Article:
This is a post based on the wisdom shared by Sharon Gourlay at my recent Great Melbourne Blog-in V3.
Guest speaker at #TGMBI: Sharon Gourlay
Sharon Gourlay is well known in the travel blogging scene. Some might say just a tiny bit faaaymous. Her travel blog Where’s Sharon? gets around half a million visits per month and is frequently listed in the top ten best travel websites in the world. How amazing is that!?! But Sharon isn’t just ‘another travel blogger’ – she is a savvy digital marketer with a portfolio of digital real estate properties that use affiliate marketing to generate more than a tidy income.
Sharon also runs the brilliant Digital Nomad Wannabe site where she shares everything she’s learned about making money online. If you’re looking to get into affiliate marketing and other ways to make money from your blog, you can’t go past Sharon and her authenticity, experience, generosity and straight-forward way of making the often complex world of digital marketing into something where you think, “Yeah, I could do that.”
A great place to start is to buy her book How to Make Money From Blogging. It’s a fantastic intro into the world of digital marketing. I’m not an affiliate of her book or products – I am genuinely grateful for all the information she generously shares for free on her website and in her Facebook group, DNW – Marking Money From Blogging. I also bought and read her book when she released it last year as a way to say thank you for everything she’s provided for free. She has learnt so much from trial and experience and refinement. So many of us do the trial and error stuff, but often don’t put in the extra hard work to refine refine refine – and that’s where Sharon’s success come from.
Well, that was quite an intro, eh? Onto her talk at the recent Great Melbourne Blog-in about making money from blogging.
Sharon believes you don’t need a huge audience, just the right audience, and I agree with her. Her Digital Nomad Wannabe site shows her journey of how she makes money through affiliate marketing with a small audience.
Affiliate marketing is a different way to earn an income – rather than trading your time for dollars, you invest time to create something that will continue to make money long after you’ve published it. It’s a type of ‘passive income’, though we know there’s nothing passive about running a blog or building a website for profit. But ‘niche websites‘, those that target a niche audience who are close to buying a particular type of product, can be largely passive once you’ve set them up. It takes time and testing to get them to work the way you want them to work. It’s having patience and being prepared to put in the hard work and time to refine.
Sharon reminded us that, “It’s not called affiliate linking. Don’t forget the marketing part!” She’s absolutely right.
To find companies that offer a commission for referrals to their products or services, you can sign up to become an affiliate through companies like:
For travel blogs, you can directly join:
You can find plenty of Australian retailers in Commission Factory. And we’re all just a little bit excited about Amazon coming to Australia.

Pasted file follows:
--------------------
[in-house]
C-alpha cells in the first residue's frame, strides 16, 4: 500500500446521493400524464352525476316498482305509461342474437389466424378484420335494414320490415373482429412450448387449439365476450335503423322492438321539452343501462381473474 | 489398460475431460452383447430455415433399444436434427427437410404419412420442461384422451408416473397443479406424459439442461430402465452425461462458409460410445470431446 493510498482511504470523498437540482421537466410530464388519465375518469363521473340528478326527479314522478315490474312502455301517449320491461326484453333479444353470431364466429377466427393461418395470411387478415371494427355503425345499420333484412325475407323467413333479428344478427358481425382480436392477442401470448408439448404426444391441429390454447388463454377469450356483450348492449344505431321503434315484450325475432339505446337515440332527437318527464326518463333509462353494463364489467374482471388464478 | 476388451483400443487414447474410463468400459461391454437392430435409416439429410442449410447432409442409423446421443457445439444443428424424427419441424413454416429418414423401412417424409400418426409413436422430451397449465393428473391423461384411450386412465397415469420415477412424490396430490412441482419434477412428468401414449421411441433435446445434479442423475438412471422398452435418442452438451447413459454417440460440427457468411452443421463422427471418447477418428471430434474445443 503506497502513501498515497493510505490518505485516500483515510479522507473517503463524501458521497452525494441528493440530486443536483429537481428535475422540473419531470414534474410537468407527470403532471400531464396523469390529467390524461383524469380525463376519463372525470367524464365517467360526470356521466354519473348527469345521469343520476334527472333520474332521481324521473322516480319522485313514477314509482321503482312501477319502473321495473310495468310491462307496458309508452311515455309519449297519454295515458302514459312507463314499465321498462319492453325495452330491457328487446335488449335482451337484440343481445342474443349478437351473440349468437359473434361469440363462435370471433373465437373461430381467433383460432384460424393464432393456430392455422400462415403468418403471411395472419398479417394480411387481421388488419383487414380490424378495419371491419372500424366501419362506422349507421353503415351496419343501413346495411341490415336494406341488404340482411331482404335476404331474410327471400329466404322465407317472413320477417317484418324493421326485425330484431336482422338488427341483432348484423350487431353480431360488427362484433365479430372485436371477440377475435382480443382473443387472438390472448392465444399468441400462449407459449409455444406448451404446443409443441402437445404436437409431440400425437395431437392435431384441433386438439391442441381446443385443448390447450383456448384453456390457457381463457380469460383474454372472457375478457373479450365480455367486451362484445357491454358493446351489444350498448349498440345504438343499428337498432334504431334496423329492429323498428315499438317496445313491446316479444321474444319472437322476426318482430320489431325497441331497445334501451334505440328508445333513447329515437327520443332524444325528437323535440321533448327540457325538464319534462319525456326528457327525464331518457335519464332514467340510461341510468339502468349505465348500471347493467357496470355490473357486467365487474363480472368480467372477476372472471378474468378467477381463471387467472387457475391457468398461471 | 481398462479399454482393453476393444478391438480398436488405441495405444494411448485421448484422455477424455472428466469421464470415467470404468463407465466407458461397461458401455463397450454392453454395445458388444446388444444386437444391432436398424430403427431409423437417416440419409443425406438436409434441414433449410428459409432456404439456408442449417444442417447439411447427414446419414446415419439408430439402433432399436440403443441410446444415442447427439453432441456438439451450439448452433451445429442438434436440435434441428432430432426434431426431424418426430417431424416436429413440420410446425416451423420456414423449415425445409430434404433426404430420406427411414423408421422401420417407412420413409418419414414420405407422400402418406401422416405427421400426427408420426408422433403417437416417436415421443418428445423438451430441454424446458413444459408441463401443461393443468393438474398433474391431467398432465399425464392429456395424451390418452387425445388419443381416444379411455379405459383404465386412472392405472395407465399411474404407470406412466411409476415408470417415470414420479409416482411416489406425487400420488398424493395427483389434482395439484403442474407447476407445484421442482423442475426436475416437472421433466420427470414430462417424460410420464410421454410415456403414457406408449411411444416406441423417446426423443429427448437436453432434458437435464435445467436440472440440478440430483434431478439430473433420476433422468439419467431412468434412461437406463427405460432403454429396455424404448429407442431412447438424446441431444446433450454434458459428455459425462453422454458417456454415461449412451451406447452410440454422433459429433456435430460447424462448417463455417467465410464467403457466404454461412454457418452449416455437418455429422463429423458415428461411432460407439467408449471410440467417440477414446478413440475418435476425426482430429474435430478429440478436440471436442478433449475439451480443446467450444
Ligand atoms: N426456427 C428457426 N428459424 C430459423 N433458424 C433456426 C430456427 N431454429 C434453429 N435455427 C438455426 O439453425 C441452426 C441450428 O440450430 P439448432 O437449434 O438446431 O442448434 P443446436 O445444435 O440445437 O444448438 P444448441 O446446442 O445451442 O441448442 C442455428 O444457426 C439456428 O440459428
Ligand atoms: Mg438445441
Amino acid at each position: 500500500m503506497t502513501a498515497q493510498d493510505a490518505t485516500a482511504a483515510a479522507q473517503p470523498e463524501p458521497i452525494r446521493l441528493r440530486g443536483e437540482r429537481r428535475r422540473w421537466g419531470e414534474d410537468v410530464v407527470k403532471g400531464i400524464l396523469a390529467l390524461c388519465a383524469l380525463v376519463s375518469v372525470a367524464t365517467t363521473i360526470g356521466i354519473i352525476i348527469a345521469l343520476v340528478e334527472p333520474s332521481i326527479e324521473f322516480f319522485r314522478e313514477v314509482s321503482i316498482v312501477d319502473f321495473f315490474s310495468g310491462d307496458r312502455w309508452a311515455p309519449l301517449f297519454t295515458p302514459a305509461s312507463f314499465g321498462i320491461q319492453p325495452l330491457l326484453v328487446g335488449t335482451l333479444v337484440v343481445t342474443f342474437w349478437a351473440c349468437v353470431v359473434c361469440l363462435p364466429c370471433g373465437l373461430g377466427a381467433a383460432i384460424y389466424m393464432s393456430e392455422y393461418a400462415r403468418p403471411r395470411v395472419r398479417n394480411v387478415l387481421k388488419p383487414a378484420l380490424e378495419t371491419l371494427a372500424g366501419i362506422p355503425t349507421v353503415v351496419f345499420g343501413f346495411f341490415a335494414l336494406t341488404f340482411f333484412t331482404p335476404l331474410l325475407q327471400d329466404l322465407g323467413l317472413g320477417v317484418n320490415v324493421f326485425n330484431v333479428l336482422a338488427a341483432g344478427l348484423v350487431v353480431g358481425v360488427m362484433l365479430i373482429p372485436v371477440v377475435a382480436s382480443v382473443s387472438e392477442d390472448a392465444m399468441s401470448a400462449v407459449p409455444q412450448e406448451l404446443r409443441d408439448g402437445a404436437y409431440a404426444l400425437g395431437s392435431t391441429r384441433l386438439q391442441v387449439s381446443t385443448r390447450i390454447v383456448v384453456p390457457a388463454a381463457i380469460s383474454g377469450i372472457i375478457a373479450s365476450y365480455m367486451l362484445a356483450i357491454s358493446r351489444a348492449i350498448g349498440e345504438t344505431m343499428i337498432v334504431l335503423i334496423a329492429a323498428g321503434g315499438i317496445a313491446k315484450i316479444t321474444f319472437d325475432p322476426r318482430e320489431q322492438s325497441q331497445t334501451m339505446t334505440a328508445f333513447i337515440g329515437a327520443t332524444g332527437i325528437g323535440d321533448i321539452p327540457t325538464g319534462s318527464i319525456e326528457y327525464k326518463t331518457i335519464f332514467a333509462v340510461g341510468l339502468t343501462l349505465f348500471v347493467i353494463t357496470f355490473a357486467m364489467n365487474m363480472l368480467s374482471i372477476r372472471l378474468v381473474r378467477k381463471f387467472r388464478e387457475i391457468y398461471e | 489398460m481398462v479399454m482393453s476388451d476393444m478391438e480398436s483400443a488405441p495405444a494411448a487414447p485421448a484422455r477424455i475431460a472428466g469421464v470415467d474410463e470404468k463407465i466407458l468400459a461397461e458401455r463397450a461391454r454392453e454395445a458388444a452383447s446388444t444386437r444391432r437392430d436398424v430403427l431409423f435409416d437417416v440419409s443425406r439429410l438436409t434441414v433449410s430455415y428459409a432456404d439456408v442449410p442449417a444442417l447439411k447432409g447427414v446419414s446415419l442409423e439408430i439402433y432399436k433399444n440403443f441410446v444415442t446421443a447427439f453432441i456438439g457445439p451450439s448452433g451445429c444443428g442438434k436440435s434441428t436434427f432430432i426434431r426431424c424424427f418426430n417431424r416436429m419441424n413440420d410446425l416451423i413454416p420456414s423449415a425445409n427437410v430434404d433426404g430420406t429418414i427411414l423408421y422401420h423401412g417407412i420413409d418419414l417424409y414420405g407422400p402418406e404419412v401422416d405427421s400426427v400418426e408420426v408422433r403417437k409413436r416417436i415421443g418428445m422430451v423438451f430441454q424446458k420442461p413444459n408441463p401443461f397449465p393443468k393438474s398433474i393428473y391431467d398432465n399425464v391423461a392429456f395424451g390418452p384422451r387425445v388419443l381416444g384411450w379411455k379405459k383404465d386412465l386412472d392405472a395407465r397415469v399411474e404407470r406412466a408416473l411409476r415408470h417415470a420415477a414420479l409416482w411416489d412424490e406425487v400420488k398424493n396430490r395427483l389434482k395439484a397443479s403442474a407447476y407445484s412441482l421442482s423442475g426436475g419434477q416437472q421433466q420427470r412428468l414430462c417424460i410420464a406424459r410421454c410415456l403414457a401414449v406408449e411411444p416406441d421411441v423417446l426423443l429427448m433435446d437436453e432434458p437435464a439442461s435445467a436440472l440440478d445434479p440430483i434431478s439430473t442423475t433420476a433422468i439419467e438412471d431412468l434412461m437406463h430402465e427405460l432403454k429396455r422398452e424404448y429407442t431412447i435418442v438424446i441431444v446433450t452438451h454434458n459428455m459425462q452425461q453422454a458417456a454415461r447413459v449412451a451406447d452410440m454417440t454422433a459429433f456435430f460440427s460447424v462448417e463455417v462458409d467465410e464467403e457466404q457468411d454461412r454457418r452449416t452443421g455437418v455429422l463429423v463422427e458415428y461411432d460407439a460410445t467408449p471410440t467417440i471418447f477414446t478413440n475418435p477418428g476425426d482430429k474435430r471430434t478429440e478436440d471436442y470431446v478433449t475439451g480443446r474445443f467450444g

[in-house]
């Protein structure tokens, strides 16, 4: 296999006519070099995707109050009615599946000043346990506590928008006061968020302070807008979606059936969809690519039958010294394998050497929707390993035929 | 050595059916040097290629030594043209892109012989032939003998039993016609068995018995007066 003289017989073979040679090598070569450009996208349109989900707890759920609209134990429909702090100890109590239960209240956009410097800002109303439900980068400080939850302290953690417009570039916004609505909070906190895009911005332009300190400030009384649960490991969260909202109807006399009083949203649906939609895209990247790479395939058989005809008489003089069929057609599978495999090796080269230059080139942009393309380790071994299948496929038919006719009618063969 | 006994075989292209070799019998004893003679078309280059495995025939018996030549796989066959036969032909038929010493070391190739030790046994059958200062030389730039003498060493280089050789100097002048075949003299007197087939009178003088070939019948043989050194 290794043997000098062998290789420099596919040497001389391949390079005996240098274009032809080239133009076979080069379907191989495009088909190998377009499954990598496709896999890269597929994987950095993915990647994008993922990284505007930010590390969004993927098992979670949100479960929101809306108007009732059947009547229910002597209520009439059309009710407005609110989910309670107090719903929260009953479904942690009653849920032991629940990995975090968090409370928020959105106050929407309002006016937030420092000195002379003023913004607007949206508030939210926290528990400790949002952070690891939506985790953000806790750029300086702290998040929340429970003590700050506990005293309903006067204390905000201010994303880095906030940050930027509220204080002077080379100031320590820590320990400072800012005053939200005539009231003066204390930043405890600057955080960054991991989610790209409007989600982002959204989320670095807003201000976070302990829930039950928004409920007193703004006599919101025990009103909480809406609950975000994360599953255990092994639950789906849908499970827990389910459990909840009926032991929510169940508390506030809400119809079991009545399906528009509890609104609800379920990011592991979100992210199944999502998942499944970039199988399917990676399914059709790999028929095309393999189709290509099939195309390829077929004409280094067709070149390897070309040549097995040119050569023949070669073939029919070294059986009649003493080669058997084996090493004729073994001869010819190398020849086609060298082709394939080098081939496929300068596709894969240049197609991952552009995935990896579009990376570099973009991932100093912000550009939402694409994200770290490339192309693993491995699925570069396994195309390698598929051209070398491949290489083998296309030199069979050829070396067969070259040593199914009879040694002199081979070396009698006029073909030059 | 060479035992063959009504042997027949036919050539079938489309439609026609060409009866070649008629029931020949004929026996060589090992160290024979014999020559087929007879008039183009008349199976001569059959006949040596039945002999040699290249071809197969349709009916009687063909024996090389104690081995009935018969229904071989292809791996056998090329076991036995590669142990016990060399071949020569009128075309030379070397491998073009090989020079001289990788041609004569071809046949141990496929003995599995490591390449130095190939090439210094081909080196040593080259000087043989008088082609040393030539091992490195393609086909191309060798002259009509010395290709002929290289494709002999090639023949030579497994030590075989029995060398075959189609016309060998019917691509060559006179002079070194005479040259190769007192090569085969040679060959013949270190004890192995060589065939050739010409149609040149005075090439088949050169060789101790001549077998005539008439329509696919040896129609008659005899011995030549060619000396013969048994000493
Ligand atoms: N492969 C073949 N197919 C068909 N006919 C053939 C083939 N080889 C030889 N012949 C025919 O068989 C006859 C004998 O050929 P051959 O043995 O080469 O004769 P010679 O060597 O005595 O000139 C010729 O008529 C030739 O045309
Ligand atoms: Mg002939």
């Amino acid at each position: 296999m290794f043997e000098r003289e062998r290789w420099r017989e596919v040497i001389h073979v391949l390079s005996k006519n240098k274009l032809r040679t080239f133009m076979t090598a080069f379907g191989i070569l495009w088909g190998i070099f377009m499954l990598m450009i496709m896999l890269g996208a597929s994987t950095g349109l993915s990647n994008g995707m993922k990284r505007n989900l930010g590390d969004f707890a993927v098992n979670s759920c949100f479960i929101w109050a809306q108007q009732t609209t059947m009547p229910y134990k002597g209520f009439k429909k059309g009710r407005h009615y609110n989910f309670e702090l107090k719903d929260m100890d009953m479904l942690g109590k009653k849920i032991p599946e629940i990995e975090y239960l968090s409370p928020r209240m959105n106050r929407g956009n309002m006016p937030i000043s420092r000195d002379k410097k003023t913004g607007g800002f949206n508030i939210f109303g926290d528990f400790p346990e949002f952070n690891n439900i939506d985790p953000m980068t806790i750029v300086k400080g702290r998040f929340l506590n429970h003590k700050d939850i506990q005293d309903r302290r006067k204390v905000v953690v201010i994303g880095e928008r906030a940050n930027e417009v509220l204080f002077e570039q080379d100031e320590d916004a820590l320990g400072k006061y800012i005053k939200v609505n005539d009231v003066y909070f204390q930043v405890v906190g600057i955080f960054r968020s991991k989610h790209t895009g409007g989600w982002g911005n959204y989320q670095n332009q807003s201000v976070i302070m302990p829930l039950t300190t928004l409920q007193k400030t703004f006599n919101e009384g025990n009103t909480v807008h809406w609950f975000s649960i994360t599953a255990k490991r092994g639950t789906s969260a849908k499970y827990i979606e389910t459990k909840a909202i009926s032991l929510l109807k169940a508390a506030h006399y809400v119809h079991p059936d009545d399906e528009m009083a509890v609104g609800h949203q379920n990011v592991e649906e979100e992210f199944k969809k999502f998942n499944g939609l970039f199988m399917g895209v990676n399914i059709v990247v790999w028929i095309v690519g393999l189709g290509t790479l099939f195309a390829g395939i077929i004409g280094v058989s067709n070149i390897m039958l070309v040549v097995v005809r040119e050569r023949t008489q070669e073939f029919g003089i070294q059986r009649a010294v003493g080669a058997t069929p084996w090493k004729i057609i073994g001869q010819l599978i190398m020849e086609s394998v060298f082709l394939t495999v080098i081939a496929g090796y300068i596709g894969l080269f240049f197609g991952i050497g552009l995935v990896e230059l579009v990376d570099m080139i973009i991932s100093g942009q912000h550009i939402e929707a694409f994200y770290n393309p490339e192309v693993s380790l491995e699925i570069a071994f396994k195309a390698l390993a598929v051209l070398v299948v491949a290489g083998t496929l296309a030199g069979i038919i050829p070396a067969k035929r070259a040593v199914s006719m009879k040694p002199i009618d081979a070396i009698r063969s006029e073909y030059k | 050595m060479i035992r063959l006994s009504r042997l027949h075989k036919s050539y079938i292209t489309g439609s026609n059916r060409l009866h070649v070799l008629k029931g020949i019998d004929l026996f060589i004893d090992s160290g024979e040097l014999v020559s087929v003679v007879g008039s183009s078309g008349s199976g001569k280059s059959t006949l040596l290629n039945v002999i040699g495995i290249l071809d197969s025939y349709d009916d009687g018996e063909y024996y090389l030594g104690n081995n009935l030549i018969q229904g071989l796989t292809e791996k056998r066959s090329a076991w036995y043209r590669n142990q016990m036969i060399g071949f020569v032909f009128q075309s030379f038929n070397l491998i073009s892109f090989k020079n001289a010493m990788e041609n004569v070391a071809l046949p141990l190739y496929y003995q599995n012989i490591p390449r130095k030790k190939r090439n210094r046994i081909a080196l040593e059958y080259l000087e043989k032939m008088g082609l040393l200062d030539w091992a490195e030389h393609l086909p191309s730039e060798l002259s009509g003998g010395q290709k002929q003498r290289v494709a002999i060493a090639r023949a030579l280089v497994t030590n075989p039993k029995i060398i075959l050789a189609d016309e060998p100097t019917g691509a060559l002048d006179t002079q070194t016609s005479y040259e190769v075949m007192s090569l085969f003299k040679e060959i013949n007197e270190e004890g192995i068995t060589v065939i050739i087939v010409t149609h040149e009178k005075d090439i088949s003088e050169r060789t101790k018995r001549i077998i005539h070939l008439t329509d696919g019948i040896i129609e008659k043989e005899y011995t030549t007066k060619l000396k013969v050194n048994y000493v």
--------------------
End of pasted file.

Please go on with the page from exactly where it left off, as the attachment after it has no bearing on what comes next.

If the company you want to be an affiliate for isn’t with any of these companies, do a search for the <company name> + affiliate program and see what comes up.
It’s also important to give your website visitors a good user experience (aka UX).
Sharon says the most important thing when presenting affiliate links is to include a call to action such as ‘Click here to check the latest prices’. Rather than placing affiliate links in text on hotel or product names, she placed the affiliate links on these sorts of calls to action and watched her conversions skyrocket. Track and measure everything – figure out what works and repeat.
Think of affiliate marketing as adding value with your links. It’s not about how you can make money out of a reader of your page – it’s about how your page can help that reader. It’s a completely different mindset and one I’ve adopted. Her benchmark is: ‘Is this a helpful link?’ If it is, include it. If it’s not, ditch it because it’s probably only there to serve you and not your reader. If someone comes to your article ready to buy, then you’re doing them a favour by leading them to the products or services they want to buy.
It’s good practice to include disclaimers on your posts where you have affiliate links. I think it’s now law in Australia that you must disclose any sort of paid advertising, including sponsored posts or affiliate ads. Just because your competitors aren’t doing it, that doesn’t mean you shouldn’t either.
Once you’ve written and published your posts, you have to market them. Content is important, but if no one is reading it, it doesn’t matter. Have a marketing plan and know how to reach your buyer. Follow it each time you publish new content, but also take a look at old articles. How can you add value for your readers? Continue to refine and improve your marketing strategy, always.
And finally, just because it doesn’t work first try, don’t give up. Keep trying and refining refining refining until you find what works for your blog and your niche. Try placing your call to action somewhere else. Test links on images. Try different affiliate programs. Add a review table a the top of your post. Look at Google Analytics data and analyse how readers are consuming your content.
If you’re interested in learning more about building niche websites using affiliate marketing but need support to get up and running, sign up for the next round of Sharon’s Niche Site Freedom course where she’ll guide you step-by-step through the process of setting up and running your first successful niche website.
I’m not an affiliate, I simply admire what Sharon’s done. She’s been a big inspiration for my digital plonking adventures in Vietnam and Korea and I hope to replicate even a modest amount of her success.